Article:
MANILA - The Philippine government can appeal the early release of a US Marine convicted for killing a Filipino transgender woman in 2014, Malacañang said Thursday as the agency in charge for Lance Corporal Joseph Scott Pemberton's custody announced it is deferring the implementation of such order.
An Olongapo court made a "judicial overreach" in declaring Pemberton, who was sentenced in December 2015 to 6 to 10 years in prison for homicide over the slay of Jennifer Laude, eligible for release, Presidential Spokesperson Harry Roque, who also served as counsel of the Laude family, said.
Pemberton on Tuesday was granted early release by Olongapo City Regional Trial Court Branch 74, saying he was eligible for the privilege under a law that shortens jail time due to good conduct.
"Sa mga naghahawak po sa pagkatao ni Pemberton, hayaan niyo naman, bigyan niyo ng pagkakataon na mag-move for reconsideration ang executive branch dahil ang desisyon naman po for allowance for good conduct is an executive function," Roque said in a Palace press briefing.
(To those who have custody over Pemberton, allow the executive branch to move for reconsideration of the court's decision because the decision on allowance for good conduct is an executive function.)
Roque added that allowing the early release of Pemberton sets a "very bad" precedent as it shows the disregard for Filipino life, noting that Laude's death is equivalent to the "symbolic death" of Philippine sovereignty.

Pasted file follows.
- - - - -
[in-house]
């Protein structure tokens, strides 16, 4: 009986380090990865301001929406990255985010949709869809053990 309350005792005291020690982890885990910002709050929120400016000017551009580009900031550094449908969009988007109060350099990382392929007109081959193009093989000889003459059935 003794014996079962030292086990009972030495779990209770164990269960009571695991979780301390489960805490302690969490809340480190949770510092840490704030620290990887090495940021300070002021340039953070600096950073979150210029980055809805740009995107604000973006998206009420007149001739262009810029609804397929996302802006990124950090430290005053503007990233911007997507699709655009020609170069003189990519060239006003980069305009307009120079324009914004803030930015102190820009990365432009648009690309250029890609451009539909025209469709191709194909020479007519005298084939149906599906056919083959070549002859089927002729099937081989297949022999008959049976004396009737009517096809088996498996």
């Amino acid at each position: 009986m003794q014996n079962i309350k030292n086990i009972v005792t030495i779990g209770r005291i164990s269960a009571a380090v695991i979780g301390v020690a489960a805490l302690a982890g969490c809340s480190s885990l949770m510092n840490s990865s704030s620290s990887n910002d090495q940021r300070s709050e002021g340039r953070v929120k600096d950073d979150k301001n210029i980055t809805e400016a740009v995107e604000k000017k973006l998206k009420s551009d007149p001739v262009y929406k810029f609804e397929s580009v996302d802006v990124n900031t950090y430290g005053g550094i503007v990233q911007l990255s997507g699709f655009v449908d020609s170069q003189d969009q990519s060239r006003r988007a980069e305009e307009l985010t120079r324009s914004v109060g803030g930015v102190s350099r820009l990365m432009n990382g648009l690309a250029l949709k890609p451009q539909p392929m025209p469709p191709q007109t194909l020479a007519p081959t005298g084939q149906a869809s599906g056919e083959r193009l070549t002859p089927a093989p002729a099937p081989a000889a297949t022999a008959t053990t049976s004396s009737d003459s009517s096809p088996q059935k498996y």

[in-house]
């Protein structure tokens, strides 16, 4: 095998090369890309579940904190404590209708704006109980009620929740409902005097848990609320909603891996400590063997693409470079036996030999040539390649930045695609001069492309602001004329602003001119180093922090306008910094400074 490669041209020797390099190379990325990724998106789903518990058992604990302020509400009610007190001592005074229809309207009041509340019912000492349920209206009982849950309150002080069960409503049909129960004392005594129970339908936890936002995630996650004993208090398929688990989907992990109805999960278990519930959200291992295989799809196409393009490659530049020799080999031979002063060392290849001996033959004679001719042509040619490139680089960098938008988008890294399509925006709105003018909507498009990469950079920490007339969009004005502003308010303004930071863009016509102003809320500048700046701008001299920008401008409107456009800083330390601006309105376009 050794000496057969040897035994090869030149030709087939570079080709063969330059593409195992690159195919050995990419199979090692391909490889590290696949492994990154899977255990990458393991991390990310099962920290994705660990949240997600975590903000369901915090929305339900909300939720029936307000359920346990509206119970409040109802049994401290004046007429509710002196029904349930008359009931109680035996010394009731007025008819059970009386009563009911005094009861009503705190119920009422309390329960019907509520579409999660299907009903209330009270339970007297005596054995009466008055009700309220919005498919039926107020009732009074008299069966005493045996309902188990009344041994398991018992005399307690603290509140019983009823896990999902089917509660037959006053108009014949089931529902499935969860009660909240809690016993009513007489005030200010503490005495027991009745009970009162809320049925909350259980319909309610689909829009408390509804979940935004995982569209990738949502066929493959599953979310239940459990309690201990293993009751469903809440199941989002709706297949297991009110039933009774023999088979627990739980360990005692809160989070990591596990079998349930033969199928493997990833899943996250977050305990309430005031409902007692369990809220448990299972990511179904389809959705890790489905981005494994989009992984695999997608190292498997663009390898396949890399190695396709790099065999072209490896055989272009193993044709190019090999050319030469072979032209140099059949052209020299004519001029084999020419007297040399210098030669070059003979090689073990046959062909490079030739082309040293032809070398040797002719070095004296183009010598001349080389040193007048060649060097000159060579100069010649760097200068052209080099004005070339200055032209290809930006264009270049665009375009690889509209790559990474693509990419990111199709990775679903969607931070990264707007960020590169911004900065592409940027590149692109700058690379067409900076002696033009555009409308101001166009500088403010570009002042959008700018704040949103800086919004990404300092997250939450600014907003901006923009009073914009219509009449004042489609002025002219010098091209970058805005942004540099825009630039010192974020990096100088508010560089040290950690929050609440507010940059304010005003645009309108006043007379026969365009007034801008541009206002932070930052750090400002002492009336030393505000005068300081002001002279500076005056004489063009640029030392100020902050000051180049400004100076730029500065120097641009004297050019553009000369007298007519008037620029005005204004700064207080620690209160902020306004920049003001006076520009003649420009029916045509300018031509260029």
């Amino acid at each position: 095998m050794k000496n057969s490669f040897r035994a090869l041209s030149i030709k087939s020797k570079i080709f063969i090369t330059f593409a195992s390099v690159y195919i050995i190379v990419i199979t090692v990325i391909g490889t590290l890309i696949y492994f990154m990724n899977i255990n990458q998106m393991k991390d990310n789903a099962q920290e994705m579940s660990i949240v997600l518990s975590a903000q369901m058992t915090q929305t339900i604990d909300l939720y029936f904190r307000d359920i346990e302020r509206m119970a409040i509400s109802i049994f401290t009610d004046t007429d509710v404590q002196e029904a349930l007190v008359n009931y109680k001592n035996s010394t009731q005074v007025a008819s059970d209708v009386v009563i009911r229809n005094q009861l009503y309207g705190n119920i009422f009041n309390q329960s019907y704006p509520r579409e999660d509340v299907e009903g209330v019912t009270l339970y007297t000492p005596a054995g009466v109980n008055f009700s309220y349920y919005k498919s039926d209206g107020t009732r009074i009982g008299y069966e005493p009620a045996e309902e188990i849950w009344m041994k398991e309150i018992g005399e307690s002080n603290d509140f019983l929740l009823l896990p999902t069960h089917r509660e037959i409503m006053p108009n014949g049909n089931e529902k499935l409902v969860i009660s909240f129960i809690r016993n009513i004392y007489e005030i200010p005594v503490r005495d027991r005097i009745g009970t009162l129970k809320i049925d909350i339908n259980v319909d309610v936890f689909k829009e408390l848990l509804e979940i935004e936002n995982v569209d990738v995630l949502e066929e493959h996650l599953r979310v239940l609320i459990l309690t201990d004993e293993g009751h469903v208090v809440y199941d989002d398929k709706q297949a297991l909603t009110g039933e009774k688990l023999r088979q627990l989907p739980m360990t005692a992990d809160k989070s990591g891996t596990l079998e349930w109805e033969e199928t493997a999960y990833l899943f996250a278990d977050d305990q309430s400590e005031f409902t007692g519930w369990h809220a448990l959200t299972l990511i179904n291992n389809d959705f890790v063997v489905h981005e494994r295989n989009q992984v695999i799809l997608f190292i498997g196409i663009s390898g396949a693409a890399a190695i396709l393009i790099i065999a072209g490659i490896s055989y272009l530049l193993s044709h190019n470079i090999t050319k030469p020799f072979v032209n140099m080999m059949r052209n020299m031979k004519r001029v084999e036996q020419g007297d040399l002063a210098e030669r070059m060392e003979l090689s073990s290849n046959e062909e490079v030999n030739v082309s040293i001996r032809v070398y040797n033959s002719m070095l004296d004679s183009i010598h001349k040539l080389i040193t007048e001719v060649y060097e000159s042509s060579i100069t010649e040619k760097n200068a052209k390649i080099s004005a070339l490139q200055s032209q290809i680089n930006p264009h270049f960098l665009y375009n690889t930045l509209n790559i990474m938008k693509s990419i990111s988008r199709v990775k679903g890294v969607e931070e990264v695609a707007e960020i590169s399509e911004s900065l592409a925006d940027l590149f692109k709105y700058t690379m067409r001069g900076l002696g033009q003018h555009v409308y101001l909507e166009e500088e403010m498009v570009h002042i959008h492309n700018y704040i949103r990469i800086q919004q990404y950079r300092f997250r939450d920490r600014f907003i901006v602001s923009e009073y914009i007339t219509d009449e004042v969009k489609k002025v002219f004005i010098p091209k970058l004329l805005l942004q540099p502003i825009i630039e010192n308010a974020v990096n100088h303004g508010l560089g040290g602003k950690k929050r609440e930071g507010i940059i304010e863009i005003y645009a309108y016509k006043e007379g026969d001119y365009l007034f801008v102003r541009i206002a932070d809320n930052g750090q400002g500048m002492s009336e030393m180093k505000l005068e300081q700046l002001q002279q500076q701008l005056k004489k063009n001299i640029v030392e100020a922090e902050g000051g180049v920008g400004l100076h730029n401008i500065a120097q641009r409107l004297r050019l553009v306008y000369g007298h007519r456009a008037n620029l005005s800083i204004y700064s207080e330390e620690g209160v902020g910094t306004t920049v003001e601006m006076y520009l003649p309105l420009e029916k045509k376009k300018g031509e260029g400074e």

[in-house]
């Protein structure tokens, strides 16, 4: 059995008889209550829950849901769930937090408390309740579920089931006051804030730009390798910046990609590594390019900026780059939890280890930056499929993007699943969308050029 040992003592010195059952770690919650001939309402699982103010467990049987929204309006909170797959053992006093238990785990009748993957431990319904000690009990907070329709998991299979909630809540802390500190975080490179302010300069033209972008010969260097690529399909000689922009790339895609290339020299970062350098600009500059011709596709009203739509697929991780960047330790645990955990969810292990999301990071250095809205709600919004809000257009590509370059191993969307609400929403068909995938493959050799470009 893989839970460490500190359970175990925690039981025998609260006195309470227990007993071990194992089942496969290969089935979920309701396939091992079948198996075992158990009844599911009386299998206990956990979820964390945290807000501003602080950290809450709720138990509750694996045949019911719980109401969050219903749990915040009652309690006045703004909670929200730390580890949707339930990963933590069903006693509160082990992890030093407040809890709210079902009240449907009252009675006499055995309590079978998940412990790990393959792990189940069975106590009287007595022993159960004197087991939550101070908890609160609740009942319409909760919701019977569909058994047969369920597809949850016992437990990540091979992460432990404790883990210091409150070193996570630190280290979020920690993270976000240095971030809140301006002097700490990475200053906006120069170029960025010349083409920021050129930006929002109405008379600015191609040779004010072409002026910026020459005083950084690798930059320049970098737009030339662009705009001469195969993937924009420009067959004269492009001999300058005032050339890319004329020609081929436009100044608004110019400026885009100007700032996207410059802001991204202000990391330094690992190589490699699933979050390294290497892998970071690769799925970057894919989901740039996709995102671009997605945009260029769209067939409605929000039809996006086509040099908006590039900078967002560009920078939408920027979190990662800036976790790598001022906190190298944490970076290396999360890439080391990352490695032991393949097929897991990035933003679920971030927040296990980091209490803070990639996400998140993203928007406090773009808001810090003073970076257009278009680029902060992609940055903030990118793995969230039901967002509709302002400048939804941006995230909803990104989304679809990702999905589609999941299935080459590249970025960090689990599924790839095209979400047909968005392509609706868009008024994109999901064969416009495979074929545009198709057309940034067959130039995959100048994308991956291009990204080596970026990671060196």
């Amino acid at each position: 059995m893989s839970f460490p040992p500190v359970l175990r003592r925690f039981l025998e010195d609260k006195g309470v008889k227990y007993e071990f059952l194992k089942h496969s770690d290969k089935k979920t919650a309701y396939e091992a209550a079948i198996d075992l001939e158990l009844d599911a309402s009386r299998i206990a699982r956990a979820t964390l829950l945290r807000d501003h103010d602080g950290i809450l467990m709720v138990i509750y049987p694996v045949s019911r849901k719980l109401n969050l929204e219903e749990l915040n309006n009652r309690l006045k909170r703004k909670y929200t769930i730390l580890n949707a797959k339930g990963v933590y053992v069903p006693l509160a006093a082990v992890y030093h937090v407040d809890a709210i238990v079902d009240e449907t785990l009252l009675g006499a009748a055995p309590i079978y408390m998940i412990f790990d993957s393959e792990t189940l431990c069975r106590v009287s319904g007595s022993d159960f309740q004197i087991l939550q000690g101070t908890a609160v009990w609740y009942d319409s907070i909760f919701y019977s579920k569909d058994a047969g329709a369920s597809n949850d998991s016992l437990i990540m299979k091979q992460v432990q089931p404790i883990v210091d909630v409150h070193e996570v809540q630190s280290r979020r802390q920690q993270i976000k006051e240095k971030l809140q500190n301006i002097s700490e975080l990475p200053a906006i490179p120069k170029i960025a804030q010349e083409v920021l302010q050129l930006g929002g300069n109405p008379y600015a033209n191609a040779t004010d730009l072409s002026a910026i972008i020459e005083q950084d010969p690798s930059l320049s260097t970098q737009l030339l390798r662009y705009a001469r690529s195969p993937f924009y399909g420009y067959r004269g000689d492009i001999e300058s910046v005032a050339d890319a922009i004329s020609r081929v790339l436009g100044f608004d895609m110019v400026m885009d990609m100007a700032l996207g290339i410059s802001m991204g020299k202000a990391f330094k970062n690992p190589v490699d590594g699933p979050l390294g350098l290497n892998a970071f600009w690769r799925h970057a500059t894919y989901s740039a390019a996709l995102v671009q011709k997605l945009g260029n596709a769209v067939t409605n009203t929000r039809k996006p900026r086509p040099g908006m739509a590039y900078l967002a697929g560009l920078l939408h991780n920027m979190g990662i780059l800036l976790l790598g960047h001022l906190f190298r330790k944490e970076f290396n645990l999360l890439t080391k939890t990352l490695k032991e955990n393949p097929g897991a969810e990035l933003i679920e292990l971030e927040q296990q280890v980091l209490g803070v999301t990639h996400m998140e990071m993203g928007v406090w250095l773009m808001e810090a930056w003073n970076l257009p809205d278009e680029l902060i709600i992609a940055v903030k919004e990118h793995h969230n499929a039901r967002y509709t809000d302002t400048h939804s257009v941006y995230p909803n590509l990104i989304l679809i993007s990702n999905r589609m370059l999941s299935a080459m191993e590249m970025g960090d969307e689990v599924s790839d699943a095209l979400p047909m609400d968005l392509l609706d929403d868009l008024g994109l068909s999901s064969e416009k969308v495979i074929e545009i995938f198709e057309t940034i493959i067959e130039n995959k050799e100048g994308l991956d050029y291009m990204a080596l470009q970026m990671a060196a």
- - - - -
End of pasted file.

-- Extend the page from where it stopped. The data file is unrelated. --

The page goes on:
"Parang pinapakita na hindi mahalaga ang buhay ng Pilipino," Roque said.
(It seems that a Filipino's life is not important.)
Earlier in the day, Gabriel Chaclag, spokesperson of the Bureau of Corrections (BuCor), the custodian of Pemberton while imprisoned inside the Philippine military's main camp in Quezon City, said the agency has already received the court order directing the release of the American soldier.
But the BuCor is putting on hold Pemberton's release as it awaits resolution of the motion for reconsideration filed by Laude's family.
Roque also received confirmation from BuCor chief Gerald Bantag that Pemberton's release will not be processed yet, as advised by the Department of Justice, pending the resolution of the appeal.
"Wag niyo muna palalabasin po dahil hindi pa naman final and executory ang desisyon na yan. Pwede pa po mag-motion for reconsideration ang Republika ng Pilipinas," Roque said.
(Don't release him yet because the decision is not yet final and executory. The Republic of the Philippines can still file a motion for reconsideration.)
Pemberton's case sparked protests by transgender rights activists after the US soldier admitted during trial that he hit and choked Laude after finding out that the latter had male genitals during an intimate act. A forensic pathologist testified that Laude died of asphyxia.
Apart from prison time, Pemberton was ordered to pay her heirs over P4 million in damages. The Court of Appeals affirmed the verdict in 2017.
The Sept. 1 court order showed Pemberton's camp paid damages to the Laude family in full - a total of P4.65 million- on Aug. 25, 2020.